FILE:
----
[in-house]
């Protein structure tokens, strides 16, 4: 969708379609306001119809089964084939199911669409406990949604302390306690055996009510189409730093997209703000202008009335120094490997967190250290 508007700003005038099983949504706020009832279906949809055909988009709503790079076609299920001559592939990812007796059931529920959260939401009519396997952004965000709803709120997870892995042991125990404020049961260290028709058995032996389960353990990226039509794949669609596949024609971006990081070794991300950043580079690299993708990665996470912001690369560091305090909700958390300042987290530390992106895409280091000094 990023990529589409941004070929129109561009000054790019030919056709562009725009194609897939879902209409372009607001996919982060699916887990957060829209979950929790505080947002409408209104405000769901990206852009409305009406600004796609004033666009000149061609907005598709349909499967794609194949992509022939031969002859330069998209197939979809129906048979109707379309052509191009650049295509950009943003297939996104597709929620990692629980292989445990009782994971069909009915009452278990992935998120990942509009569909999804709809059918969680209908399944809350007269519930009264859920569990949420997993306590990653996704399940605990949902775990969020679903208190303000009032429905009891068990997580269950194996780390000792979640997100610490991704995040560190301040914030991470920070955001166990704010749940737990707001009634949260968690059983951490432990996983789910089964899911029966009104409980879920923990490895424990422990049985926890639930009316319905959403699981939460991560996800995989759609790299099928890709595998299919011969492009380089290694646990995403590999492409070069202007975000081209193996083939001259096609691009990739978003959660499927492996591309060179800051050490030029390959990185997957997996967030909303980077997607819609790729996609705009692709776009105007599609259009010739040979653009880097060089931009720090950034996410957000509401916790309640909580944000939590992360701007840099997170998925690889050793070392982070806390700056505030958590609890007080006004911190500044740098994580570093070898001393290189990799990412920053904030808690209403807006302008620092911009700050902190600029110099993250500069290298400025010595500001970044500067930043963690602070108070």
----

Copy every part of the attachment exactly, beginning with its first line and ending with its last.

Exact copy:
[in-house]
């Protein structure tokens, strides 16, 4: 969708379609306001119809089964084939199911669409406990949604302390306690055996009510189409730093997209703000202008009335120094490997967190250290 508007700003005038099983949504706020009832279906949809055909988009709503790079076609299920001559592939990812007796059931529920959260939401009519396997952004965000709803709120997870892995042991125990404020049961260290028709058995032996389960353990990226039509794949669609596949024609971006990081070794991300950043580079690299993708990665996470912001690369560091305090909700958390300042987290530390992106895409280091000094 990023990529589409941004070929129109561009000054790019030919056709562009725009194609897939879902209409372009607001996919982060699916887990957060829209979950929790505080947002409408209104405000769901990206852009409305009406600004796609004033666009000149061609907005598709349909499967794609194949992509022939031969002859330069998209197939979809129906048979109707379309052509191009650049295509950009943003297939996104597709929620990692629980292989445990009782994971069909009915009452278990992935998120990942509009569909999804709809059918969680209908399944809350007269519930009264859920569990949420997993306590990653996704399940605990949902775990969020679903208190303000009032429905009891068990997580269950194996780390000792979640997100610490991704995040560190301040914030991470920070955001166990704010749940737990707001009634949260968690059983951490432990996983789910089964899911029966009104409980879920923990490895424990422990049985926890639930009316319905959403699981939460991560996800995989759609790299099928890709595998299919011969492009380089290694646990995403590999492409070069202007975000081209193996083939001259096609691009990739978003959660499927492996591309060179800051050490030029390959990185997957997996967030909303980077997607819609790729996609705009692709776009105007599609259009010739040979653009880097060089931009720090950034996410957000509401916790309640909580944000939590992360701007840099997170998925690889050793070392982070806390700056505030958590609890007080006004911190500044740098994580570093070898001393290189990799990412920053904030808690209403807006302008620092911009700050902190600029110099993250500069290298400025010595500001970044500067930043963690602070108070």